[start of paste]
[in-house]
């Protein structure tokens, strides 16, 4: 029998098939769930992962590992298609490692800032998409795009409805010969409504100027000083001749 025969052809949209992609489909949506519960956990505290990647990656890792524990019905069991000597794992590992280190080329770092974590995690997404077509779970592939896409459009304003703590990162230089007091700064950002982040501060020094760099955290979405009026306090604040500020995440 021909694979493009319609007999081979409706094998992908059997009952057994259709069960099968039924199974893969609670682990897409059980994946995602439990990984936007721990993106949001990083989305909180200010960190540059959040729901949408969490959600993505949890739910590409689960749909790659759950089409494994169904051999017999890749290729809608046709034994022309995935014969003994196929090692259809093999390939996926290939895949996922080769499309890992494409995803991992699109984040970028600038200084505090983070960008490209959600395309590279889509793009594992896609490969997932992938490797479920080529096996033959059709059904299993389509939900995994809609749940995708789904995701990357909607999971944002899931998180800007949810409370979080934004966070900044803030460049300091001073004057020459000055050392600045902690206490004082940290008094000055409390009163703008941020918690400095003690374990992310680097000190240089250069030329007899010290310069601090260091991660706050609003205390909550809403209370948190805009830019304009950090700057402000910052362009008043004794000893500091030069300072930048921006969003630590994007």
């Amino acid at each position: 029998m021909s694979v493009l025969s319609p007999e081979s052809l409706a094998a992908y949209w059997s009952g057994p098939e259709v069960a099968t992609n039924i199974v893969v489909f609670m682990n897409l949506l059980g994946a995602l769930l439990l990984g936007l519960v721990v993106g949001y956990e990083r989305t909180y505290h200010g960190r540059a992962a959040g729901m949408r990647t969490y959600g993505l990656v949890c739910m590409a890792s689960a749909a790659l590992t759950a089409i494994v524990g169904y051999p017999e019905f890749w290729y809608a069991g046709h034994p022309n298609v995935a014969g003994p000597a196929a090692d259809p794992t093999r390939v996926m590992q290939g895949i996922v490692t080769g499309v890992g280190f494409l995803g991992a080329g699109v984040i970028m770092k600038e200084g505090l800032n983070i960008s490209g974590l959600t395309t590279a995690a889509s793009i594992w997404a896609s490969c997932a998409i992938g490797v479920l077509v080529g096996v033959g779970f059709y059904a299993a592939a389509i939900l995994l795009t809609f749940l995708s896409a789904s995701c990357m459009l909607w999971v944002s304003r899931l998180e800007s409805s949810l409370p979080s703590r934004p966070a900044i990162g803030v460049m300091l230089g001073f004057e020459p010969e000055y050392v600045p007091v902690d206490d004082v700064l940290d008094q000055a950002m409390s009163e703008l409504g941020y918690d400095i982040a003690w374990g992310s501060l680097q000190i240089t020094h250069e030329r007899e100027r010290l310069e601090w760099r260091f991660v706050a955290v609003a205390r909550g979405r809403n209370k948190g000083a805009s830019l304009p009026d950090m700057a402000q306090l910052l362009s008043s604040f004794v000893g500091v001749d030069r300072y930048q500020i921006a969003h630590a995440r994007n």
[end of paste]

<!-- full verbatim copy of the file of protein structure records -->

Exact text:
[in-house]
């Protein structure tokens, strides 16, 4: 029998098939769930992962590992298609490692800032998409795009409805010969409504100027000083001749 025969052809949209992609489909949506519960956990505290990647990656890792524990019905069991000597794992590992280190080329770092974590995690997404077509779970592939896409459009304003703590990162230089007091700064950002982040501060020094760099955290979405009026306090604040500020995440 021909694979493009319609007999081979409706094998992908059997009952057994259709069960099968039924199974893969609670682990897409059980994946995602439990990984936007721990993106949001990083989305909180200010960190540059959040729901949408969490959600993505949890739910590409689960749909790659759950089409494994169904051999017999890749290729809608046709034994022309995935014969003994196929090692259809093999390939996926290939895949996922080769499309890992494409995803991992699109984040970028600038200084505090983070960008490209959600395309590279889509793009594992896609490969997932992938490797479920080529096996033959059709059904299993389509939900995994809609749940995708789904995701990357909607999971944002899931998180800007949810409370979080934004966070900044803030460049300091001073004057020459000055050392600045902690206490004082940290008094000055409390009163703008941020918690400095003690374990992310680097000190240089250069030329007899010290310069601090260091991660706050609003205390909550809403209370948190805009830019304009950090700057402000910052362009008043004794000893500091030069300072930048921006969003630590994007």
């Amino acid at each position: 029998m021909s694979v493009l025969s319609p007999e081979s052809l409706a094998a992908y949209w059997s009952g057994p098939e259709v069960a099968t992609n039924i199974v893969v489909f609670m682990n897409l949506l059980g994946a995602l769930l439990l990984g936007l519960v721990v993106g949001y956990e990083r989305t909180y505290h200010g960190r540059a992962a959040g729901m949408r990647t969490y959600g993505l990656v949890c739910m590409a890792s689960a749909a790659l590992t759950a089409i494994v524990g169904y051999p017999e019905f890749w290729y809608a069991g046709h034994p022309n298609v995935a014969g003994p000597a196929a090692d259809p794992t093999r390939v996926m590992q290939g895949i996922v490692t080769g499309v890992g280190f494409l995803g991992a080329g699109v984040i970028m770092k600038e200084g505090l800032n983070i960008s490209g974590l959600t395309t590279a995690a889509s793009i594992w997404a896609s490969c997932a998409i992938g490797v479920l077509v080529g096996v033959g779970f059709y059904a299993a592939a389509i939900l995994l795009t809609f749940l995708s896409a789904s995701c990357m459009l909607w999971v944002s304003r899931l998180e800007s409805s949810l409370p979080s703590r934004p966070a900044i990162g803030v460049m300091l230089g001073f004057e020459p010969e000055y050392v600045p007091v902690d206490d004082v700064l940290d008094q000055a950002m409390s009163e703008l409504g941020y918690d400095i982040a003690w374990g992310s501060l680097q000190i240089t020094h250069e030329r007899e100027r010290l310069e601090w760099r260091f991660v706050a955290v609003a205390r909550g979405r809403n209370k948190g000083a805009s830019l304009p009026d950090m700057a402000q306090l910052l362009s008043s604040f004794v000893g500091v001749d030069r300072y930048q500020i921006a969003h630590a995440r994007n």